American public diplomacy

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You're the PolOff. They attack your president. What do you say?

Monday, January 16th 2017

Congratulations! You’re a State Department political officer with a new assignment. “Hopefulstan” has a history of corruption, but its citizens are eager to democratize, and you have the tools that American foreign service officers have always been able to rely on: a persuasive lecture about the importance of the rule of law, and equally persuasive warnings about how official corruption damages both civil society and foreign investment.

On top of all that, you have the prestige that comes with representing the United States of America, which is known and admired worldwide for advocating those values.

After only a week at your new post, however, you find things are worse than you thought. Hopefulstan’s corruption is widespread at high levels...

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David S. Jackson

David Jackson is a veteran journalist and former U.S. government official with extensive multimedia communications experience in domestic and international markets.

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Author: David S Jackson

Quotable: Public Diplomacy in Secretary Kerry’s “Cabinet Exit Memo”

Saturday, January 7th 2017

"‘The United States is more secure, more respected, and more engaged in the world than we were when President Obama took office eight years ago. We have brought the international community together to confront the most serious challenges we face and to seize the most significant opportunities that will shape our future.’

 

Headline:     Cabinet Exit Memo

 

Author:         Secretary of State John Kerry

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Donald M. Bishop is the Bren Chair of Strategic Communications at Marine Corps University in Quantico, Virginia.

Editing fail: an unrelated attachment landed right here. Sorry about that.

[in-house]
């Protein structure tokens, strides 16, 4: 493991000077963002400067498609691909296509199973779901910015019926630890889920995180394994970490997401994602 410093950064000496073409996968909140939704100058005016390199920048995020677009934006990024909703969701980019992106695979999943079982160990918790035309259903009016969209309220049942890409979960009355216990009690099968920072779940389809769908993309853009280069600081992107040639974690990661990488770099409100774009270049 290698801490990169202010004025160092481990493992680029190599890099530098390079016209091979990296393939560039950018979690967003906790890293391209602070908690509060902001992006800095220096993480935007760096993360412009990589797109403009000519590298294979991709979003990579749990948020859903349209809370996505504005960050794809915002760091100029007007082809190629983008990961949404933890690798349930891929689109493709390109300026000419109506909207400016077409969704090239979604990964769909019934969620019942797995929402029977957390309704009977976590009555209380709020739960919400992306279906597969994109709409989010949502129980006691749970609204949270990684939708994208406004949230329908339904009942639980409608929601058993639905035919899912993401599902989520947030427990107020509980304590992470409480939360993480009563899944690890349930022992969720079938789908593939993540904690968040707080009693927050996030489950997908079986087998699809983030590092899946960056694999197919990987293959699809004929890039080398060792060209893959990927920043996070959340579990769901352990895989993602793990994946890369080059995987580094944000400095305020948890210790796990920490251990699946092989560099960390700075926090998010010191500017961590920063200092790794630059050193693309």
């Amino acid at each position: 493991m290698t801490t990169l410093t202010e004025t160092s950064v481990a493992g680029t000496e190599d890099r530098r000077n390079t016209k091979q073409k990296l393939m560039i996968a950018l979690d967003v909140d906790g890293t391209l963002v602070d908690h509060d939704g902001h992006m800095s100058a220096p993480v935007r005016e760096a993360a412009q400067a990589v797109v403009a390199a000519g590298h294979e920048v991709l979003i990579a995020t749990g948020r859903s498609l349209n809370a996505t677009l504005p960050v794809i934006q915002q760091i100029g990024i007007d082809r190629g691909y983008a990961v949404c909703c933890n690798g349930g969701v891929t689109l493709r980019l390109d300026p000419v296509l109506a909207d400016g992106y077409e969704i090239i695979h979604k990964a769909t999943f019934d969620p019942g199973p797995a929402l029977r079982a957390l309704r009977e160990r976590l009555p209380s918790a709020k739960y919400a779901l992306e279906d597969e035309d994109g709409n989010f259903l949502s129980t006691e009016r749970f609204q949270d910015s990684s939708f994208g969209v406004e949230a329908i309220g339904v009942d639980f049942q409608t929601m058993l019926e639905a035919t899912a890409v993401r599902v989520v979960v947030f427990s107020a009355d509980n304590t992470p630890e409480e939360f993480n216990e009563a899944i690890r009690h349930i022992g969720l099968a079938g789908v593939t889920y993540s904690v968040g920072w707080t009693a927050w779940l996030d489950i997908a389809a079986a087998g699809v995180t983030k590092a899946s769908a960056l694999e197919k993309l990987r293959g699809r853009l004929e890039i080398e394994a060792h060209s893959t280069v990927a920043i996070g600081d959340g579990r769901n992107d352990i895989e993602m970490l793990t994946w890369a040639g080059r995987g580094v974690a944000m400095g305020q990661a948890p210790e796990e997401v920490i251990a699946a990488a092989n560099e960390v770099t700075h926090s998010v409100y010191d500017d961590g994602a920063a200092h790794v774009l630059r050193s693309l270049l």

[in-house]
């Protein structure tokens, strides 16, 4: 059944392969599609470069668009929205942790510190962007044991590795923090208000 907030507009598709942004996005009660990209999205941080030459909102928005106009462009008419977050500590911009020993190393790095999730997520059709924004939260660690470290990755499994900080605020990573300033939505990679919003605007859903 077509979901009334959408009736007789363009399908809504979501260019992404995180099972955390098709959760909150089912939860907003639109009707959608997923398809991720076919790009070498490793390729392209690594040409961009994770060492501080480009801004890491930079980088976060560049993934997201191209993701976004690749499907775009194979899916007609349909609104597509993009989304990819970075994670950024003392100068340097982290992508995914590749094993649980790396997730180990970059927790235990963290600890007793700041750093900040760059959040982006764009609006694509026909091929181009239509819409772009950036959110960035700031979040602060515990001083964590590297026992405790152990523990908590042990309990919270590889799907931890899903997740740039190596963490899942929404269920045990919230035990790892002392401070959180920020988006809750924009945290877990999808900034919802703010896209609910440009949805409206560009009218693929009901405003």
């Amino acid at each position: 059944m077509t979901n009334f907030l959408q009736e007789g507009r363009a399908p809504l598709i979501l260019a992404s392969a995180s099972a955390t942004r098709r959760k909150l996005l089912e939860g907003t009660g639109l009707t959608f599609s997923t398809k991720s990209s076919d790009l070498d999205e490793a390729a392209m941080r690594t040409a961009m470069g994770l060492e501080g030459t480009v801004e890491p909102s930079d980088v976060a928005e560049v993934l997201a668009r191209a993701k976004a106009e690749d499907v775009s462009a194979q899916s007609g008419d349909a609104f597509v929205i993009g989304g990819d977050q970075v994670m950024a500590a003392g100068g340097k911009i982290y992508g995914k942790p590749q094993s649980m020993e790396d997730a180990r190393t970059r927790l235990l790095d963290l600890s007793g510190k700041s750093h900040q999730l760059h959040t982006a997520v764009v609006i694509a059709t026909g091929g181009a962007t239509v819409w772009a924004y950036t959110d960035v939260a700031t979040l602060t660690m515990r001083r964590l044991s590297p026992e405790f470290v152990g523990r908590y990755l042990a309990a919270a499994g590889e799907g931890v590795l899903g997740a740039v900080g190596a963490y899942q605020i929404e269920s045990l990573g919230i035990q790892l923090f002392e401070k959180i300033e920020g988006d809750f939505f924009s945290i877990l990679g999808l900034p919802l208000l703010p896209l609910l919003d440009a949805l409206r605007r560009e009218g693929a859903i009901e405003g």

Mr. Bishop served as a Foreign Service Officer – first in the U.S. Information Agency and then in the Department of State – for 31 years.  Specializing in Public Diplomacy, political-military affairs, and East Asia, he attained the rank of Minister-Counselor in the career service.  He was President of the Public Diplomacy Council from 2013 to 2015 and is now a member of the Board of Directors.

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Author: Donald M. Bishop

Explaining Donald Trump to the World

Thursday, December 1st 2016

Remarks at the Broadcasting Board of Governors public board meeting on November 30, 2016:

Mr. Chairman, Governors, ladies and gentlemen.

My name is Adam Clayton Powell III, and I am President of the Public Diplomacy Council and Director of Washington Programs for the University of Southern California’s Annenberg Center for Communication Leadership and Policy.  But these remarks today reflect only my views and not those of either organization.

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Adam Clayton Powell III

Board member